The Government wants to see military diversity levels resemble those of the public (Picture: PA).
Government data shows the Army is still the most ethnically diverse service in our military, boasting over eight-tenths of ethnic minority personnel in our Armed Forces.
Figures released by the Ministry of Defence (MOD), reveal that 11.1% of the Army is comprised of Black, Asian and Minority Ethnicities (BAME).
This tops the Armed Forces' average of 7.6%, a figure brought down by the struggling Royal Air Force (2.3%) and Royal Navy (3.8% - including the Royal Marines).
Summer 2015 saw multiple long-term targets set out by the country’s defence and military leaders. One aim is to increase UK Regular Forces intake of BAME personnel to 10% by 2020. As of March this year, annual intake reached a hopeful 9.1%.
Progression through the ranks is shown to be a steep climb for minority groups across the forces, as the Army lead the pack with only 2.9% of officers from minority groups.
That starkly contrasts the minority make-up of non-officer ranks in the RAF (2.4%), alongside the Navy and Marine combined total of 4.3%.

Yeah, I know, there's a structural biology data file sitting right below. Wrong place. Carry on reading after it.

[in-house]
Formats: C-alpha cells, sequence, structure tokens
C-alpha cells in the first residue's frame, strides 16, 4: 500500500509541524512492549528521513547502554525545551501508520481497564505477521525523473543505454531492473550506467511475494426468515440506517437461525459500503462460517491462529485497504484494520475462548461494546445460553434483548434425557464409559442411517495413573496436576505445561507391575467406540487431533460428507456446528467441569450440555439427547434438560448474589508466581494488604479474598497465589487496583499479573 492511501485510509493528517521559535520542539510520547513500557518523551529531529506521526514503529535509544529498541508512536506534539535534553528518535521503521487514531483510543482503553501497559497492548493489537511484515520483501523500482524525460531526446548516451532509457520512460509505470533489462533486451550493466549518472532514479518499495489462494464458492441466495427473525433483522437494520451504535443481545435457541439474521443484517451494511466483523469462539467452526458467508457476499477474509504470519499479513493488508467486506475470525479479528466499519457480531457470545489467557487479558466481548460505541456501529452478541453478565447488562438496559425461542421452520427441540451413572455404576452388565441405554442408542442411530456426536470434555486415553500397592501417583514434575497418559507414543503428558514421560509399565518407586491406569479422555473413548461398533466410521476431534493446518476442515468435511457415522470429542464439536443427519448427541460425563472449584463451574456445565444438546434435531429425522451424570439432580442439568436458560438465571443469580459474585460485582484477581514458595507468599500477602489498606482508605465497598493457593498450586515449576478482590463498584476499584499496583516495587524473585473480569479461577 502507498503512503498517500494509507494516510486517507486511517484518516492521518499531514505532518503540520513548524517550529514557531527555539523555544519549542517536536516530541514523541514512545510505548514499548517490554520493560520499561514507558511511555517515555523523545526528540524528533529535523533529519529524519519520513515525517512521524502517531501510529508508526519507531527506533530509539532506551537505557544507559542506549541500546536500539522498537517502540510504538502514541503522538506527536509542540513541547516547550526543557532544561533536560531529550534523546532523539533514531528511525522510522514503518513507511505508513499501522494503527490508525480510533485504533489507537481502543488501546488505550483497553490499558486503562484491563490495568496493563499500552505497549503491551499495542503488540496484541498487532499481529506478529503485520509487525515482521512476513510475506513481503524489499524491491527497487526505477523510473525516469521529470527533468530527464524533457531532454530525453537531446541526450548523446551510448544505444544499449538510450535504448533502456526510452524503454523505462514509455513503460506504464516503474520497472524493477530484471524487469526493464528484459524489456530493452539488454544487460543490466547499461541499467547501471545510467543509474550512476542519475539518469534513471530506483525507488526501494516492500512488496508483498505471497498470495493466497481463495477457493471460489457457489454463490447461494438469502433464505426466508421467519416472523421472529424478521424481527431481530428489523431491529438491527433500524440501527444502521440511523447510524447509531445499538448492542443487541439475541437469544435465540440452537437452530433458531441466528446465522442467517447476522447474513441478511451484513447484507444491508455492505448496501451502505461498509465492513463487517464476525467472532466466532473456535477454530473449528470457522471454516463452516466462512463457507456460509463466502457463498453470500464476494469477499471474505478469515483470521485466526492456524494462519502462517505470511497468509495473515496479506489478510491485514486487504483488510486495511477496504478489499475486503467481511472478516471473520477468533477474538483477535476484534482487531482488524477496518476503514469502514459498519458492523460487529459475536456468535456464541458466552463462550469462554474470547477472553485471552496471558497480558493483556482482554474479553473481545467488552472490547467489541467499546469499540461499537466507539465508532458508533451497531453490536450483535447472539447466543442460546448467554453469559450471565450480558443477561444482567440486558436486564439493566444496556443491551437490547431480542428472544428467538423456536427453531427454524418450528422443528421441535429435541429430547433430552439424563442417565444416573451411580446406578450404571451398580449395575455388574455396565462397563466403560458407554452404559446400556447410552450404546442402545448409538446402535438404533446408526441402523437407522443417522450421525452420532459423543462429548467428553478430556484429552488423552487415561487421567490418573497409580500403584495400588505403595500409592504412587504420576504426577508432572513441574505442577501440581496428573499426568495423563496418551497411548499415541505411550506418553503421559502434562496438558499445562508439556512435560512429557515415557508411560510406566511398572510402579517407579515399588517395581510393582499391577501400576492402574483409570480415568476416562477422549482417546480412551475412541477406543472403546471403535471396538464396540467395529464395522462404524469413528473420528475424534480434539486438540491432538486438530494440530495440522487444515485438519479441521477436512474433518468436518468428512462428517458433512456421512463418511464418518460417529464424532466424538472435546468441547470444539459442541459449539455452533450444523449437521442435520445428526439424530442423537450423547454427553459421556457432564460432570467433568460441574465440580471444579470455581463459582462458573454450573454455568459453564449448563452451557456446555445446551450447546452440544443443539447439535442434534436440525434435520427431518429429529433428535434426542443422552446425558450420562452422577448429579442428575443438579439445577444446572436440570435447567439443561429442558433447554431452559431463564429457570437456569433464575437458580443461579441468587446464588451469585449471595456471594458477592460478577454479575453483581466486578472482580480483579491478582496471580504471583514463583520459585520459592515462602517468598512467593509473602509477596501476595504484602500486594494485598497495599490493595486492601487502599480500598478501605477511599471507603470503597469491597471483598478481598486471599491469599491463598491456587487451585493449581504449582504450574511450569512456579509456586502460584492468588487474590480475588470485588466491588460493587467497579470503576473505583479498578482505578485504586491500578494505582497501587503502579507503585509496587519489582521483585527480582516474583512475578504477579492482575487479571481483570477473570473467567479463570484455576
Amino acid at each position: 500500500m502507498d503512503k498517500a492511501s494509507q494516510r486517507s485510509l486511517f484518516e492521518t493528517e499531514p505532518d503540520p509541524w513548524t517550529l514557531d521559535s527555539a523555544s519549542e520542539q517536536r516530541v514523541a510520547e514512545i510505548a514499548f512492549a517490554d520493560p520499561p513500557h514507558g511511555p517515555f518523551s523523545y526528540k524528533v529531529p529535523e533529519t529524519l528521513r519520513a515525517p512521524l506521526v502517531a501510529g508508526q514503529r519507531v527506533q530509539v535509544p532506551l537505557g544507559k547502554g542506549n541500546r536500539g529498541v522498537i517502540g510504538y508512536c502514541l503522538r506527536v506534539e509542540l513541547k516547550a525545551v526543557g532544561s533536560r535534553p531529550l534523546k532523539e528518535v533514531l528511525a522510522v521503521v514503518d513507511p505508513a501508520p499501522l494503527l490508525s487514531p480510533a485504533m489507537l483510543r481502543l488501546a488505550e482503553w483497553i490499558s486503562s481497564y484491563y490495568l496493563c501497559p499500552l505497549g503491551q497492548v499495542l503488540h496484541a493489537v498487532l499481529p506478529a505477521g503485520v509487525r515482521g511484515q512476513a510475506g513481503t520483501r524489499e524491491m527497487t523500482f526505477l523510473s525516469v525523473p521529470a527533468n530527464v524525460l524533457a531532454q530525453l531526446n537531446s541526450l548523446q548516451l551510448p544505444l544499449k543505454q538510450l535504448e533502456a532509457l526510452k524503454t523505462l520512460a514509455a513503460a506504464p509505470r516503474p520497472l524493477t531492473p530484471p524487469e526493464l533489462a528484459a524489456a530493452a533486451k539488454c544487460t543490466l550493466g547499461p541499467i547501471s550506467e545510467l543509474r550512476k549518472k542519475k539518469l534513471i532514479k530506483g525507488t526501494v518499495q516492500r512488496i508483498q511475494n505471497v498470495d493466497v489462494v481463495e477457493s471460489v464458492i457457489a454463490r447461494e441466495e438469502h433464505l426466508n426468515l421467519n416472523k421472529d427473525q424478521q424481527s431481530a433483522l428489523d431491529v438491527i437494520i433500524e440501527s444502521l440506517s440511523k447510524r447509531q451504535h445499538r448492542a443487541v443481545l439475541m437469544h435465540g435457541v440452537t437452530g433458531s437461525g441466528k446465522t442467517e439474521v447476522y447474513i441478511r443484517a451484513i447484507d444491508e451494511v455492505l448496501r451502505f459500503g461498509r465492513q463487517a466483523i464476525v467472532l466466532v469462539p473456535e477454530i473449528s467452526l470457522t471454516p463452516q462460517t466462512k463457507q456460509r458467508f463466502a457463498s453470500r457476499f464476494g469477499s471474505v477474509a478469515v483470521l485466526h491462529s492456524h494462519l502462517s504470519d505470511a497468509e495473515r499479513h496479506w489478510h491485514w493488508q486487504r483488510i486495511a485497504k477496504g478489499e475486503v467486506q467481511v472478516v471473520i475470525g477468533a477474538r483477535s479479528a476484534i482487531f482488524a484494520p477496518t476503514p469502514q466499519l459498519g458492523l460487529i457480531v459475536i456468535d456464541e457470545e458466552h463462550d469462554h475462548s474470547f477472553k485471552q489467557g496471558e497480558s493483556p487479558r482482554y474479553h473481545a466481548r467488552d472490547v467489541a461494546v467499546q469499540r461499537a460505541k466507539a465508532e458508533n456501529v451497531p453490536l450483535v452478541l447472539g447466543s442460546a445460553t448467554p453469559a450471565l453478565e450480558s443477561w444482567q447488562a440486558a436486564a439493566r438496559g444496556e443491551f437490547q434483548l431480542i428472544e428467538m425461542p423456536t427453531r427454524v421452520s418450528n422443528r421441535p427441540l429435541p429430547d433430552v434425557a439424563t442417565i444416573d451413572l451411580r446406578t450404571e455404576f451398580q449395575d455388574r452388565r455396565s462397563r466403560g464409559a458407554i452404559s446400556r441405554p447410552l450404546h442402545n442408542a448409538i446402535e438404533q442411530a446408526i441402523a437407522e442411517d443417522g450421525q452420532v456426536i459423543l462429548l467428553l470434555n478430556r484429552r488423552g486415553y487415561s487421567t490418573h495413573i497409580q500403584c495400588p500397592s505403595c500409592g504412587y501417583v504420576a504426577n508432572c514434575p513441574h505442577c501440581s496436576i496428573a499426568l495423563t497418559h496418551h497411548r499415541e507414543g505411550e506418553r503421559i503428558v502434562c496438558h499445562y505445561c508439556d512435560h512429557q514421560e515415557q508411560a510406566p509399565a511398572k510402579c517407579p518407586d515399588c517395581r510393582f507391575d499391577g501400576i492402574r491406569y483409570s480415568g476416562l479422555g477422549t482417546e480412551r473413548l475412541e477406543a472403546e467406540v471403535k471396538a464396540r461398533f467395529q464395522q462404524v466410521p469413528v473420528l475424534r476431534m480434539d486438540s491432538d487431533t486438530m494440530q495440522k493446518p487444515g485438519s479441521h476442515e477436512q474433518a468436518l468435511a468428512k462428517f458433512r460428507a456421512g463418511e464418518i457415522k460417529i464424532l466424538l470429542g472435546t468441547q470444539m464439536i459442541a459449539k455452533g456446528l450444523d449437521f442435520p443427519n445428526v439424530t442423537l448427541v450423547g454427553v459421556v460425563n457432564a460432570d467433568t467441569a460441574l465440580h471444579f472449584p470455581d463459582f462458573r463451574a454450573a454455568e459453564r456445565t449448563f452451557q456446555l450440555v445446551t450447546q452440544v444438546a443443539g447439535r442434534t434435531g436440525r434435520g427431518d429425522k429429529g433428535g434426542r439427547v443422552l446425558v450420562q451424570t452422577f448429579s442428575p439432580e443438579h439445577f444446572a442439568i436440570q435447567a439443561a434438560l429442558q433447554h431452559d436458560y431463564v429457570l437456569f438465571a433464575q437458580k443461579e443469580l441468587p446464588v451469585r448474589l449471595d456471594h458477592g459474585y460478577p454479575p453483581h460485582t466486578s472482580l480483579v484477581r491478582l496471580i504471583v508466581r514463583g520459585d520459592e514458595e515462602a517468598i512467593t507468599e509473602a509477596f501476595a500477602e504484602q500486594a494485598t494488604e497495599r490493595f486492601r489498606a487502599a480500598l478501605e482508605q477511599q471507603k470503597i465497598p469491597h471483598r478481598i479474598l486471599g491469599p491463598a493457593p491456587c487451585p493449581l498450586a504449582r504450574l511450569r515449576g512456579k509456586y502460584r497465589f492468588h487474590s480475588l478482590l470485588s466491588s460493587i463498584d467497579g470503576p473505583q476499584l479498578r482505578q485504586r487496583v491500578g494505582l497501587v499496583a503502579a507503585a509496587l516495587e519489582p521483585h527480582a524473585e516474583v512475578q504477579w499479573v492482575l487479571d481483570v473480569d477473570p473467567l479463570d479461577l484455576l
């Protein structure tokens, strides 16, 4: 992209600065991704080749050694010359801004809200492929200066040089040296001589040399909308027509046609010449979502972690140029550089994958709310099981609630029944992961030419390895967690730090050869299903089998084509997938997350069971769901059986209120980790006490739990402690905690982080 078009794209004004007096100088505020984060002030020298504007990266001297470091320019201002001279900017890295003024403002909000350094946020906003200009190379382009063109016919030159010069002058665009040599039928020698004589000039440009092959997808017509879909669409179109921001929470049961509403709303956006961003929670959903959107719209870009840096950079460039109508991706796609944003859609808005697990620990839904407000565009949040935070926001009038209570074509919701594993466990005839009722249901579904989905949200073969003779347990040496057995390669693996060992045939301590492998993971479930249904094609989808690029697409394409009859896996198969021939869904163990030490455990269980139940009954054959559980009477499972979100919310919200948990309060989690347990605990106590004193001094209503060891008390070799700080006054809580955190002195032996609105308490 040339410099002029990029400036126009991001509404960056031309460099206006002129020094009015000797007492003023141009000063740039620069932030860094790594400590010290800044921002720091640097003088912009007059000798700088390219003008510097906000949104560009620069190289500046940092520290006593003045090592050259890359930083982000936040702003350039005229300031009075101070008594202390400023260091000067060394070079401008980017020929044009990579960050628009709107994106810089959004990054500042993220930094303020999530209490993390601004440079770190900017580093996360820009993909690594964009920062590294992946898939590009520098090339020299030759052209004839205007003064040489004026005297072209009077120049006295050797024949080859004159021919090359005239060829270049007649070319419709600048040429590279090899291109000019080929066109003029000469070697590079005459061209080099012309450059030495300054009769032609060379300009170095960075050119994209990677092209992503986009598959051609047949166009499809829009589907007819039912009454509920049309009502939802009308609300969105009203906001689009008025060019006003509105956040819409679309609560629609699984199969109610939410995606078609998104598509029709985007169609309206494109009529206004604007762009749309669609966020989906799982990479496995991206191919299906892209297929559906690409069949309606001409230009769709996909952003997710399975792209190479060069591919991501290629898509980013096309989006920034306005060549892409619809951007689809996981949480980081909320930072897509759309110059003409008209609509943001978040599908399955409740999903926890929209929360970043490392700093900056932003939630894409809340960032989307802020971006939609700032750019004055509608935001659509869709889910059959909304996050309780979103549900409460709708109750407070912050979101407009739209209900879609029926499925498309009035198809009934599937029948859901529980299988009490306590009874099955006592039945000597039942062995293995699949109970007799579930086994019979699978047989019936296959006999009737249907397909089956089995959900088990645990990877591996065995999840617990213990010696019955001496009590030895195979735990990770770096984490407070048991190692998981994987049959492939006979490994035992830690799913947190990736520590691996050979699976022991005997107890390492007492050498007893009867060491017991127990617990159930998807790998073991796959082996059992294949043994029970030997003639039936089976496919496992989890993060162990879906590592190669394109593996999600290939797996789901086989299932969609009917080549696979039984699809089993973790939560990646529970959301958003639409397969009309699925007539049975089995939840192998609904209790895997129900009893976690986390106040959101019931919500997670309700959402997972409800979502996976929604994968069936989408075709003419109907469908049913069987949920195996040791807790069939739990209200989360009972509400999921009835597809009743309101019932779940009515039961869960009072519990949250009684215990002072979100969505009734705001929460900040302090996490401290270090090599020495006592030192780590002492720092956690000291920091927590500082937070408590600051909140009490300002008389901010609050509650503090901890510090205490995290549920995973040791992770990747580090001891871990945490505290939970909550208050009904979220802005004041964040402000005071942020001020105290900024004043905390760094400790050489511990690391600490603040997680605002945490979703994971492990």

Other ranks paint a more optimistic picture for the Army, with 12.7% representation largely explained by Gurkha personnel.
This also sheds light on troops with foreign nationalities forming a majority (52.7%) of BAME personnel joining the UK Regular Forces.
To aid the process of meeting their long-term goal of 20% BAME intake across the Armed Forces, the government rolled out an inclusion strategy in October.
Defence Secretary Gavin Williamson said in October: “Diversity and inclusion is critical to our success and will give us the operational edge we need.
"We are committed to delivering a more inclusive culture and a more diverse workforce at all levels.”
'Workforce policies, cultures and behaviour' within the forces will be addressed under the approach, according to a Gov.uk publication, aiding talent from minorities enter the ranks.